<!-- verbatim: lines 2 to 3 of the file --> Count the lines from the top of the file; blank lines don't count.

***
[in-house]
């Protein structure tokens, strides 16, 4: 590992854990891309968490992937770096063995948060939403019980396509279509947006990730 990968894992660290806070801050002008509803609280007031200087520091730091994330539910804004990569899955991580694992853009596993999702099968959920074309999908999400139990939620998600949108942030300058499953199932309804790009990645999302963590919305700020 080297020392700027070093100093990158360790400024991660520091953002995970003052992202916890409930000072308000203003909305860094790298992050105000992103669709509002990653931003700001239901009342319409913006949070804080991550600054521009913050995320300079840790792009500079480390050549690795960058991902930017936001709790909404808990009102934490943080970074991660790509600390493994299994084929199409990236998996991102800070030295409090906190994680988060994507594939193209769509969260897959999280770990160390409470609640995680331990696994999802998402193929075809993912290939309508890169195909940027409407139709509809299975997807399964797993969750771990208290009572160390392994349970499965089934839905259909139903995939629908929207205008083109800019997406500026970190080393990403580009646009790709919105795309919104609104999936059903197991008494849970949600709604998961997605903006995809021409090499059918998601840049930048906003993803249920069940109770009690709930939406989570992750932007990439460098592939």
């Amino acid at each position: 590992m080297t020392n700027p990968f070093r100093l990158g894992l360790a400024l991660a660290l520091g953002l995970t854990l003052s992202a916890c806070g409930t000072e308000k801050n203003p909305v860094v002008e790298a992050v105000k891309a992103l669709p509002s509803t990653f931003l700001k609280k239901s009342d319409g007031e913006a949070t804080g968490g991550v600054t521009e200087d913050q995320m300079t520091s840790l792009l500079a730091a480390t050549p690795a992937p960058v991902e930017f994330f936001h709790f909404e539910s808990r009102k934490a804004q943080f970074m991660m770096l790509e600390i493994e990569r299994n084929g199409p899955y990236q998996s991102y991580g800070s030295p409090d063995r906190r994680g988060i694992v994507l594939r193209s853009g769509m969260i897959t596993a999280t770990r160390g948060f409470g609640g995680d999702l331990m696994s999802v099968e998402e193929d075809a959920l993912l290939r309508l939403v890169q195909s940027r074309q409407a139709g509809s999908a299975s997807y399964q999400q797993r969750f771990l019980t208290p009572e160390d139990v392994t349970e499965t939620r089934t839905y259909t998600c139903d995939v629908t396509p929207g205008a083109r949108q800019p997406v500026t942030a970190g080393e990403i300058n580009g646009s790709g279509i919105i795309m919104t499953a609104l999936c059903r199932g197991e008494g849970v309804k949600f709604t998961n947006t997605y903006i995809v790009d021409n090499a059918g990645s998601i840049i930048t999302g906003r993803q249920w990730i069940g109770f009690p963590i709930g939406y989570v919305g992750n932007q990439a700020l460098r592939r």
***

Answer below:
């Protein structure tokens, strides 16, 4: 590992854990891309968490992937770096063995948060939403019980396509279509947006990730 990968894992660290806070801050002008509803609280007031200087520091730091994330539910804004990569899955991580694992853009596993999702099968959920074309999908999400139990939620998600949108942030300058499953199932309804790009990645999302963590919305700020 080297020392700027070093100093990158360790400024991660520091953002995970003052992202916890409930000072308000203003909305860094790298992050105000992103669709509002990653931003700001239901009342319409913006949070804080991550600054521009913050995320300079840790792009500079480390050549690795960058991902930017936001709790909404808990009102934490943080970074991660790509600390493994299994084929199409990236998996991102800070030295409090906190994680988060994507594939193209769509969260897959999280770990160390409470609640995680331990696994999802998402193929075809993912290939309508890169195909940027409407139709509809299975997807399964797993969750771990208290009572160390392994349970499965089934839905259909139903995939629908929207205008083109800019997406500026970190080393990403580009646009790709919105795309919104609104999936059903197991008494849970949600709604998961997605903006995809021409090499059918998601840049930048906003993803249920069940109770009690709930939406989570992750932007990439460098592939």
């Amino acid at each position: 590992m080297t020392n700027p990968f070093r100093l990158g894992l360790a400024l991660a660290l520091g953002l995970t854990l003052s992202a916890c806070g409930t000072e308000k801050n203003p909305v860094v002008e790298a992050v105000k891309a992103l669709p509002s509803t990653f931003l700001k609280k239901s009342d319409g007031e913006a949070t804080g968490g991550v600054t521009e200087d913050q995320m300079t520091s840790l792009l500079a730091a480390t050549p690795a992937p960058v991902e930017f994330f936001h709790f909404e539910s808990r009102k934490a804004q943080f970074m991660m770096l790509e600390i493994e990569r299994n084929g199409p899955y990236q998996s991102y991580g800070s030295p409090d063995r906190r994680g988060i694992v994507l594939r193209s853009g769509m969260i897959t596993a999280t770990r160390g948060f409470g609640g995680d999702l331990m696994s999802v099968e998402e193929d075809a959920l993912l290939r309508l939403v890169q195909s940027r074309q409407a139709g509809s999908a299975s997807y399964q999400q797993r969750f771990l019980t208290p009572e160390d139990v392994t349970e499965t939620r089934t839905y259909t998600c139903d995939v629908t396509p929207g205008a083109r949108q800019p997406v500026t942030a970190g080393e990403i300058n580009g646009s790709g279509i919105i795309m919104t499953a609104l999936c059903r199932g197991e008494g849970v309804k949600f709604t998961n947006t997605y903006i995809v790009d021409n090499a059918g990645s998601i840049i930048t999302g906003r993803q249920w990730i069940g109770f009690p963590i709930g939406y989570v919305g992750n932007q990439a700020l460098r592939r």